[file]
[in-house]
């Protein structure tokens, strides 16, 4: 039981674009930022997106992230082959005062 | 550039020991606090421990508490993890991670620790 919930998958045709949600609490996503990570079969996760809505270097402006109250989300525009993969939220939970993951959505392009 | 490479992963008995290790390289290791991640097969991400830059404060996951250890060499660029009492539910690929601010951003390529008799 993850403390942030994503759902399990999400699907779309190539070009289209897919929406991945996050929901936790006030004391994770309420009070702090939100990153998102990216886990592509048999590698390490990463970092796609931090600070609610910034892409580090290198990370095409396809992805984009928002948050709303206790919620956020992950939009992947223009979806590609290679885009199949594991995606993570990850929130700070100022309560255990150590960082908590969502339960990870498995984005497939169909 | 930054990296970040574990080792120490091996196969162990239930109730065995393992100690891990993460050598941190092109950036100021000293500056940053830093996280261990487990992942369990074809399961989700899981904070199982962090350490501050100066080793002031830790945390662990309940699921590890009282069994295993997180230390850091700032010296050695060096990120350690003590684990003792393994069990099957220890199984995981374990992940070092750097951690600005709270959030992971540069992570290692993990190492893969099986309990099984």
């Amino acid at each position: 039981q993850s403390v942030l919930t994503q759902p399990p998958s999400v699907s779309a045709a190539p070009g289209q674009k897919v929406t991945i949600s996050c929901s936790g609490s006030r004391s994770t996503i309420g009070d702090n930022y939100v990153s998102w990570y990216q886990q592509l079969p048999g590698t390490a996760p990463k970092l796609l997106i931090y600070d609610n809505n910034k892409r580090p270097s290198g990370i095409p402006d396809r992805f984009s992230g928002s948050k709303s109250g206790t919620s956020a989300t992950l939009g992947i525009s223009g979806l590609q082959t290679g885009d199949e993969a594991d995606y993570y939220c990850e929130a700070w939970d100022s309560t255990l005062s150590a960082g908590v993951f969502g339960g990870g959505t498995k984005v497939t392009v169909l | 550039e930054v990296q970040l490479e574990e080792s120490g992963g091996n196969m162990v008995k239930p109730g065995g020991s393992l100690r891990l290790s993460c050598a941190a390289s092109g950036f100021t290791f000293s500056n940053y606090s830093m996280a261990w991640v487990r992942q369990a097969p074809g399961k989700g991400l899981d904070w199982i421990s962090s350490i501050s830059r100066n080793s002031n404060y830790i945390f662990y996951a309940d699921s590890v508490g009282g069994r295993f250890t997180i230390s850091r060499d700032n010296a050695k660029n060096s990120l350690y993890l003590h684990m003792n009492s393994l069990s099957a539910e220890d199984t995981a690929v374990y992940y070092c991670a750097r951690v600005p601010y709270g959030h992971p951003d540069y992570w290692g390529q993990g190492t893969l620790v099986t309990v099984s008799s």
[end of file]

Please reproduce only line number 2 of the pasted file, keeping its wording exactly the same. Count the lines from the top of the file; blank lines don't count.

């Protein structure tokens, strides 16, 4: 039981674009930022997106992230082959005062 | 550039020991606090421990508490993890991670620790 919930998958045709949600609490996503990570079969996760809505270097402006109250989300525009993969939220939970993951959505392009 | 490479992963008995290790390289290791991640097969991400830059404060996951250890060499660029009492539910690929601010951003390529008799 993850403390942030994503759902399990999400699907779309190539070009289209897919929406991945996050929901936790006030004391994770309420009070702090939100990153998102990216886990592509048999590698390490990463970092796609931090600070609610910034892409580090290198990370095409396809992805984009928002948050709303206790919620956020992950939009992947223009979806590609290679885009199949594991995606993570990850929130700070100022309560255990150590960082908590969502339960990870498995984005497939169909 | 930054990296970040574990080792120490091996196969162990239930109730065995393992100690891990993460050598941190092109950036100021000293500056940053830093996280261990487990992942369990074809399961989700899981904070199982962090350490501050100066080793002031830790945390662990309940699921590890009282069994295993997180230390850091700032010296050695060096990120350690003590684990003792393994069990099957220890199984995981374990992940070092750097951690600005709270959030992971540069992570290692993990190492893969099986309990099984």